Publications by authors named "Dimitrios Bachtis"

2 Publications

  • Page 1 of 1

Mapping distinct phase transitions to a neural network.

Phys Rev E 2020 Nov;102(5-1):053306

Department of Mathematics, Swansea University, Bay Campus, SA1 8EN, Swansea, Wales, United Kingdom.

We demonstrate, by means of a convolutional neural network, that the features learned in the two-dimensional Ising model are sufficiently universal to predict the structure of symmetry-breaking phase transitions in considered systems irrespective of the universality class, order, and the presence of discrete or continuous degrees of freedom. No prior knowledge about the existence of a phase transition is required in the target system and its entire parameter space can be scanned with multiple histogram reweighting to discover one. We establish our approach in q-state Potts models and perform a calculation for the critical coupling and the critical exponents of the ϕ^{4} scalar field theory using quantities derived from the neural network implementation. We view the machine learning algorithm as a mapping that associates each configuration across different systems to its corresponding phase and elaborate on implications for the discovery of unknown phase transitions.
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http://dx.doi.org/10.1103/PhysRevE.102.053306DOI Listing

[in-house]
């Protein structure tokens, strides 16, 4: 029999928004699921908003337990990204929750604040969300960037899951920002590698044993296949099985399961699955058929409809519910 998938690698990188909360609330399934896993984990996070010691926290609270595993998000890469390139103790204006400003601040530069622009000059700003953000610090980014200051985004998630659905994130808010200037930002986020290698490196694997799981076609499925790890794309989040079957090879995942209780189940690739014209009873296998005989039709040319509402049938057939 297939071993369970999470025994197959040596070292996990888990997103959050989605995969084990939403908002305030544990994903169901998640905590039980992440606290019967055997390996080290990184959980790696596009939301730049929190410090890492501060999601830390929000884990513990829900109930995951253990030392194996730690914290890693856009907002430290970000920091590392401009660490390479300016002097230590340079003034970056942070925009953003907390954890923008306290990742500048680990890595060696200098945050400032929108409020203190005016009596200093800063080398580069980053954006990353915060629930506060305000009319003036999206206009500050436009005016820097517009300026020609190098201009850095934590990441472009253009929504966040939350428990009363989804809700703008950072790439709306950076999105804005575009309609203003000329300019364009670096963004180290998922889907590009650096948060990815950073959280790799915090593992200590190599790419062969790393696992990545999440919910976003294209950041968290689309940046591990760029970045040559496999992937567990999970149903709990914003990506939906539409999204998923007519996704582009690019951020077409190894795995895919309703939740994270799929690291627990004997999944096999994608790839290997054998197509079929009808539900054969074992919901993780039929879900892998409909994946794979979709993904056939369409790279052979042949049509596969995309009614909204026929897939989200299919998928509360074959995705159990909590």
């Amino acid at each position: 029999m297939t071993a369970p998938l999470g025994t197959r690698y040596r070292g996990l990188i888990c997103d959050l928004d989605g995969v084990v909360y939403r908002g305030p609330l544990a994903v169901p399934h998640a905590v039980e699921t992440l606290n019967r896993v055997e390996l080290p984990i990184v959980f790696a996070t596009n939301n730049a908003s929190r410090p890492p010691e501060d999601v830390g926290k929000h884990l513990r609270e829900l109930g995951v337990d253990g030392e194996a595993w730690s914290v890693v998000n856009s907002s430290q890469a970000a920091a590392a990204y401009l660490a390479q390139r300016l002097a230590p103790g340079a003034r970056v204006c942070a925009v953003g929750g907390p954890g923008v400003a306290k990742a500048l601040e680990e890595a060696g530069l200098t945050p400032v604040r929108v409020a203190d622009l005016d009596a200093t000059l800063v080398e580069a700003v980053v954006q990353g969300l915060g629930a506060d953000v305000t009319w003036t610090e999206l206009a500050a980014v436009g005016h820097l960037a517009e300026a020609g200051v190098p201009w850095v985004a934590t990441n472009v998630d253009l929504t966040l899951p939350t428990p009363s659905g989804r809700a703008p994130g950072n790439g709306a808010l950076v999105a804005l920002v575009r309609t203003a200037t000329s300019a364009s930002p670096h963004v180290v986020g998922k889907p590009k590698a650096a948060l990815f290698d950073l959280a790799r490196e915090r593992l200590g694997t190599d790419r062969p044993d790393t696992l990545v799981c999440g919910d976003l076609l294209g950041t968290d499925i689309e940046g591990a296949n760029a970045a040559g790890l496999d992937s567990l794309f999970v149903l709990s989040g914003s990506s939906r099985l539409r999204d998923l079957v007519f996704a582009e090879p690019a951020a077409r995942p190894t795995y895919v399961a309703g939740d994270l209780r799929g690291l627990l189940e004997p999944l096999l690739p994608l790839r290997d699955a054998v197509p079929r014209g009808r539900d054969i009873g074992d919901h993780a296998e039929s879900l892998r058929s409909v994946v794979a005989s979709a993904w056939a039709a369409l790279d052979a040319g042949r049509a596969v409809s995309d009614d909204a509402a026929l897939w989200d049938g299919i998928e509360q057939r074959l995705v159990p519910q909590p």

November 2020

Extending machine learning classification capabilities with histogram reweighting.

Phys Rev E 2020 Sep;102(3-1):033303

Department of Mathematics, Swansea University, Bay Campus, SA1 8EN, Swansea, Wales, United Kingdom.

We propose the use of Monte Carlo histogram reweighting to extrapolate predictions of machine learning methods. In our approach, we treat the output from a convolutional neural network as an observable in a statistical system, enabling its extrapolation over continuous ranges in parameter space. We demonstrate our proposal using the phase transition in the two-dimensional Ising model. By interpreting the output of the neural network as an order parameter, we explore connections with known observables in the system and investigate its scaling behavior. A finite-size scaling analysis is conducted based on quantities derived from the neural network that yields accurate estimates for the critical exponents and the critical temperature. The method improves the prospects of acquiring precision measurements from machine learning in physical systems without an order parameter and those where direct sampling in regions of parameter space might not be possible.
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http://dx.doi.org/10.1103/PhysRevE.102.033303DOI Listing
September 2020
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